Nike’s logo was covered up during LPL matches after the brand raised concerns over reports of forced labor in China.
The League of Legends Pro League (LPL) is blocking the Nike logo on players’ jerseys, replacing it with an LPL word patch. This comes one day after Nike commented on allegations they are using textiles from the Uyghur Muslim camps in China.
Nike shows concern over reports of forced labor
Nike released an official statement confirming that it does not source products from Xinjiang. The company said it was concerned over reports of coercive labor from the region.
Nike is committed to ethical and responsible manufacturing and we uphold international labor standards. We are concerned about reports of forced labor in, and connected to, the Xinjiang Uyghur Autonomous Region (XUAR). Nike does not source products from the XUAR. We have confirmed with our contract suppliers that they are not using textiles or spun yarn from the region.
Nike is one of the many global brands that have begun to look into their supply chains. Activists have been calling for MNCs to verify their supply chains and ensure it does not fund forced labor.
The Uyghur Forced Labor Prevention Act passed in Congress and aims to bring substantive changes to U.S. policy on XUAR. The act would ensure that American entities are not funding forced labor amongst ethnic minorities.
Global brands face Chinese backlash
A March 2021 report by the Jamestown foundation highlights issues of coercive labor and forced displacement in Xinjiang. Ethnic minority Muslims in western China, Uyghurs, were being coerced into work sites in cotton fields and factories. These workplaces might form part of the global supply chain for multinational companies.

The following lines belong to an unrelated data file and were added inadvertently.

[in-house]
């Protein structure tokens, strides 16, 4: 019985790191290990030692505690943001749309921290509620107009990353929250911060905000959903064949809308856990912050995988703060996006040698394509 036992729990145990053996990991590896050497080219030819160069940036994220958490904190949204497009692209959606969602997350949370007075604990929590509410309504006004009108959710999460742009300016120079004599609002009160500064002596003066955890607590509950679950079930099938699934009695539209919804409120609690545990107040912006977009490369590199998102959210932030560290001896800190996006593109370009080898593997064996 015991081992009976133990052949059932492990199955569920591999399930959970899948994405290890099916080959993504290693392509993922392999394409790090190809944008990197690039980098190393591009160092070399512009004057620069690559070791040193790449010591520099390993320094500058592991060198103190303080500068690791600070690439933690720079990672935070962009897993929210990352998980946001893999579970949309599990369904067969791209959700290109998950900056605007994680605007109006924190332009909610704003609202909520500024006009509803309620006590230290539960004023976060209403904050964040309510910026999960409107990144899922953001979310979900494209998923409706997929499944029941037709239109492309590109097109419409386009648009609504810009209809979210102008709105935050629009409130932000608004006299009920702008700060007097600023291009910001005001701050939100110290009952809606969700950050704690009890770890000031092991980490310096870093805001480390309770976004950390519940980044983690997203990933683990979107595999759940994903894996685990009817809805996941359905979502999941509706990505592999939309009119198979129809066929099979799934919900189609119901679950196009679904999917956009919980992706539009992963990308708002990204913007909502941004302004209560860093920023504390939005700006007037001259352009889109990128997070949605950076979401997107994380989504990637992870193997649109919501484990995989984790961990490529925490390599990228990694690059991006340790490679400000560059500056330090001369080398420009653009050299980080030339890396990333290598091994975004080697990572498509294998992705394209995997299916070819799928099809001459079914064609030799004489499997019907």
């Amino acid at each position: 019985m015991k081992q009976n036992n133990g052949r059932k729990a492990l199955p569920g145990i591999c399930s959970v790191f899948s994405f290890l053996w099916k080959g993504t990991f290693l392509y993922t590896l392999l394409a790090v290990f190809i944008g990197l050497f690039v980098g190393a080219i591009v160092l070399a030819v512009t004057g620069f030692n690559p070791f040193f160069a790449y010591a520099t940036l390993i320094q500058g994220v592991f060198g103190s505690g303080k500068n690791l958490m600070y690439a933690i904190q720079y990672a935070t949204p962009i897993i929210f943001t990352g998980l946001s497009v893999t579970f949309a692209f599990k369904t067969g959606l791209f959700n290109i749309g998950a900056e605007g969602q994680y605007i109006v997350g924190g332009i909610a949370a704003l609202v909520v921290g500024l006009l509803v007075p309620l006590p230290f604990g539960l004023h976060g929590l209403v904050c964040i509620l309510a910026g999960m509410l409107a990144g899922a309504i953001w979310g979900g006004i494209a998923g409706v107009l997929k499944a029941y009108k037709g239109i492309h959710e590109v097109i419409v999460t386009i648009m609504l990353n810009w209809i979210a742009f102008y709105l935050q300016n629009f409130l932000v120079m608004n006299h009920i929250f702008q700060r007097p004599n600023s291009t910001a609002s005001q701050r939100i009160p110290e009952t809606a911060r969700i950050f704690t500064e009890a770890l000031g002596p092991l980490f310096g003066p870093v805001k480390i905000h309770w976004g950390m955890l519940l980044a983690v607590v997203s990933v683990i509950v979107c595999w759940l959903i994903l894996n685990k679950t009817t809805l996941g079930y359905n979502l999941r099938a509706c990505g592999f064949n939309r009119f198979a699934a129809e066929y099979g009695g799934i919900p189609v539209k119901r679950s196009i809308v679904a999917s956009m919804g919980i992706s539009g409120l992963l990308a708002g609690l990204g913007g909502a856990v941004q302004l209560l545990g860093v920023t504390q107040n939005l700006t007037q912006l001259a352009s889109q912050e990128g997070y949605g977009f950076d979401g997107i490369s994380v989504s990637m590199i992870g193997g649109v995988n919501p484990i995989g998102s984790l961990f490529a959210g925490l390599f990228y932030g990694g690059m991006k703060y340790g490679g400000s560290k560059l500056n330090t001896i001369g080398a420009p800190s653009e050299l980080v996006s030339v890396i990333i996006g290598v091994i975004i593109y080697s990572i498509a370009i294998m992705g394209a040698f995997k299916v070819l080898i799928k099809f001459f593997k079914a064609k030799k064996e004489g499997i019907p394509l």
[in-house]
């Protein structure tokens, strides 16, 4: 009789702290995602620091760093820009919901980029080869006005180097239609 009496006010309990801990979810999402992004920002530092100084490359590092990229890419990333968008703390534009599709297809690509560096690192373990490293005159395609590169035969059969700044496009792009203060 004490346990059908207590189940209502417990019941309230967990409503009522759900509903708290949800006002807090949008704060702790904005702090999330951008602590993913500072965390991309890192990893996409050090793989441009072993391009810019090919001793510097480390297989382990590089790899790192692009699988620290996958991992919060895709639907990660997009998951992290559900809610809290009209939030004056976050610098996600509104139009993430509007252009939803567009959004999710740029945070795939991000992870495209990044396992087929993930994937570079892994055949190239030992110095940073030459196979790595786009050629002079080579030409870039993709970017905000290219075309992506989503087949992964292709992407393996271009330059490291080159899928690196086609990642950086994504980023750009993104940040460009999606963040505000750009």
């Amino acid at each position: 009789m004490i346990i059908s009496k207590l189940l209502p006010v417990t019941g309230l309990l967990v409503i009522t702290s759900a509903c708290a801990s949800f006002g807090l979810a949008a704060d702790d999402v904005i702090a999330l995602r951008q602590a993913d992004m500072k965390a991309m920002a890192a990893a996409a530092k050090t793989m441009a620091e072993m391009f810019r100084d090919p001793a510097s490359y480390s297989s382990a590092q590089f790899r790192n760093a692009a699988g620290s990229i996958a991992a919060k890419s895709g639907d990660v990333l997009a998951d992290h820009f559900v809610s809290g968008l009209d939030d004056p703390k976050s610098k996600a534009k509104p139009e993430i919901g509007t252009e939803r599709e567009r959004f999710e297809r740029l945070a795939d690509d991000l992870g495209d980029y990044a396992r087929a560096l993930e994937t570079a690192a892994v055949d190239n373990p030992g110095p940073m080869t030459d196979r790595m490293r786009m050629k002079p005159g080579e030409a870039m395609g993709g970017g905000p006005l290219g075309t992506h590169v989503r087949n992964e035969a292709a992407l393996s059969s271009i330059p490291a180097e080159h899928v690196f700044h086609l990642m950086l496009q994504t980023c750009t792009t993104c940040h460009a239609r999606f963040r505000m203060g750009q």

Multinational companies such as Nike, Adidas and H&M spoke up about the human rights issues in the Xinjiang region. The companies have been on the receiving end of Chinese influencers and companies anger. Chinese e-commerce websites removed H&M products after the company said it was ‘deeply concerned about reports of forced labor. Popular Chinese actors have cut ties with Adidas. Chinese social media users have posted images of them burning Nike Air Jordans and Air Force 1s in protest. Nike saw a decline of 5.1% in its share value after boycott calls in China.
The Nike Swoosh covered up on player jerseys
Two LPL Spring Split Week 10 matches saw players jerseys and shoes featuring LPL wording covering the Nike logo. The Nike Logo was not visible during matches between LGD Gaming and Invictus Gaming. The match between LNG Esports and Rogue Warriors also did not feature the Nike logo.
It seems that this move is a preemptive move by TJ Esports to maneuver through this controversial topic. TJ esports owns and operates the League of Legends Pro league. For now, the LPL has not announced any changes to Nike’s sponsorship.